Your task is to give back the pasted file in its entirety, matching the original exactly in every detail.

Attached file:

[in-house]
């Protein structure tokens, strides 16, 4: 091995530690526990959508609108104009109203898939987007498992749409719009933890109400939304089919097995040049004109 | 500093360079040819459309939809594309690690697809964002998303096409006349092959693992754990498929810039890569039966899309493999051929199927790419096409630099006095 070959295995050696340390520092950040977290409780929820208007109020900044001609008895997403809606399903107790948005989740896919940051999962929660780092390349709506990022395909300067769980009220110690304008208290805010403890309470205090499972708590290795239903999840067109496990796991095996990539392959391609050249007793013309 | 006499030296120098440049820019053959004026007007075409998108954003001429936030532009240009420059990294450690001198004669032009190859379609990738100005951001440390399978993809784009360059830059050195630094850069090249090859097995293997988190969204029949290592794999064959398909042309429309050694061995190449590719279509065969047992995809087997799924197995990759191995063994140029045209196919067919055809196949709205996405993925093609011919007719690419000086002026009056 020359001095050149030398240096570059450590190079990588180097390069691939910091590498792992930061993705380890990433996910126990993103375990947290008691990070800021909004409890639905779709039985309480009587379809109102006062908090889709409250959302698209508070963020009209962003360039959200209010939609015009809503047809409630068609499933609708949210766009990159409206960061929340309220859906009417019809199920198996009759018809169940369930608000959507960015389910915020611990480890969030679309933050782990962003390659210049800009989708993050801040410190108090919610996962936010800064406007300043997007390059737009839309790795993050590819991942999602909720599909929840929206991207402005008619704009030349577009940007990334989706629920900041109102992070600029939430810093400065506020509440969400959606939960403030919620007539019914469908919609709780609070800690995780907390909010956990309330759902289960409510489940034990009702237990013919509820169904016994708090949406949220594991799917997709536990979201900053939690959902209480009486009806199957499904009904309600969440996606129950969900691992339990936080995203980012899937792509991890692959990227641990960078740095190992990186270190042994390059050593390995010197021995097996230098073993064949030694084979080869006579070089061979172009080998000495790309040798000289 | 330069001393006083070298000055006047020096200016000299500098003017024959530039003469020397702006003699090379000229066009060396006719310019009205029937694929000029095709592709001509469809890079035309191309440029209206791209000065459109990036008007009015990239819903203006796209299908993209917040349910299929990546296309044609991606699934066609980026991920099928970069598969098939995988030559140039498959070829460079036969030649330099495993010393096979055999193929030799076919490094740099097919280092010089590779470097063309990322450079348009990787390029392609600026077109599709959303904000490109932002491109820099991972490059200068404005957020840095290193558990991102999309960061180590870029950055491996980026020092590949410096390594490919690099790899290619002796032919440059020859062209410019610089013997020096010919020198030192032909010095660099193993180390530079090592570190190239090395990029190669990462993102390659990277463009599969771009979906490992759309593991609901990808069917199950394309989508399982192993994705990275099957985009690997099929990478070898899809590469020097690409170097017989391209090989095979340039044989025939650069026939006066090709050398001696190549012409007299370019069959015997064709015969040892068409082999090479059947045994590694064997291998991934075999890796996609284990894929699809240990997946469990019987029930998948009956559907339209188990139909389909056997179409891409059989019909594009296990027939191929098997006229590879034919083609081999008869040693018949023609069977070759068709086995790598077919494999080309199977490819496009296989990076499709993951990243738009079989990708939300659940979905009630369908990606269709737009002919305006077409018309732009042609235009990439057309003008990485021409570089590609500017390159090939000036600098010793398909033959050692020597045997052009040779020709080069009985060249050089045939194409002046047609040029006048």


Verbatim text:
[in-house]
């Protein structure tokens, strides 16, 4: 091995530690526990959508609108104009109203898939987007498992749409719009933890109400939304089919097995040049004109 | 500093360079040819459309939809594309690690697809964002998303096409006349092959693992754990498929810039890569039966899309493999051929199927790419096409630099006095 070959295995050696340390520092950040977290409780929820208007109020900044001609008895997403809606399903107790948005989740896919940051999962929660780092390349709506990022395909300067769980009220110690304008208290805010403890309470205090499972708590290795239903999840067109496990796991095996990539392959391609050249007793013309 | 006499030296120098440049820019053959004026007007075409998108954003001429936030532009240009420059990294450690001198004669032009190859379609990738100005951001440390399978993809784009360059830059050195630094850069090249090859097995293997988190969204029949290592794999064959398909042309429309050694061995190449590719279509065969047992995809087997799924197995990759191995063994140029045209196919067919055809196949709205996405993925093609011919007719690419000086002026009056 020359001095050149030398240096570059450590190079990588180097390069691939910091590498792992930061993705380890990433996910126990993103375990947290008691990070800021909004409890639905779709039985309480009587379809109102006062908090889709409250959302698209508070963020009209962003360039959200209010939609015009809503047809409630068609499933609708949210766009990159409206960061929340309220859906009417019809199920198996009759018809169940369930608000959507960015389910915020611990480890969030679309933050782990962003390659210049800009989708993050801040410190108090919610996962936010800064406007300043997007390059737009839309790795993050590819991942999602909720599909929840929206991207402005008619704009030349577009940007990334989706629920900041109102992070600029939430810093400065506020509440969400959606939960403030919620007539019914469908919609709780609070800690995780907390909010956990309330759902289960409510489940034990009702237990013919509820169904016994708090949406949220594991799917997709536990979201900053939690959902209480009486009806199957499904009904309600969440996606129950969900691992339990936080995203980012899937792509991890692959990227641990960078740095190992990186270190042994390059050593390995010197021995097996230098073993064949030694084979080869006579070089061979172009080998000495790309040798000289 | 330069001393006083070298000055006047020096200016000299500098003017024959530039003469020397702006003699090379000229066009060396006719310019009205029937694929000029095709592709001509469809890079035309191309440029209206791209000065459109990036008007009015990239819903203006796209299908993209917040349910299929990546296309044609991606699934066609980026991920099928970069598969098939995988030559140039498959070829460079036969030649330099495993010393096979055999193929030799076919490094740099097919280092010089590779470097063309990322450079348009990787390029392609600026077109599709959303904000490109932002491109820099991972490059200068404005957020840095290193558990991102999309960061180590870029950055491996980026020092590949410096390594490919690099790899290619002796032919440059020859062209410019610089013997020096010919020198030192032909010095660099193993180390530079090592570190190239090395990029190669990462993102390659990277463009599969771009979906490992759309593991609901990808069917199950394309989508399982192993994705990275099957985009690997099929990478070898899809590469020097690409170097017989391209090989095979340039044989025939650069026939006066090709050398001696190549012409007299370019069959015997064709015969040892068409082999090479059947045994590694064997291998991934075999890796996609284990894929699809240990997946469990019987029930998948009956559907339209188990139909389909056997179409891409059989019909594009296990027939191929098997006229590879034919083609081999008869040693018949023609069977070759068709086995790598077919494999080309199977490819496009296989990076499709993951990243738009079989990708939300659940979905009630369908990606269709737009002919305006077409018309732009042609235009990439057309003008990485021409570089590609500017390159090939000036600098010793398909033959050692020597045997052009040779020709080069009985060249050089045939194409002046047609040029006048």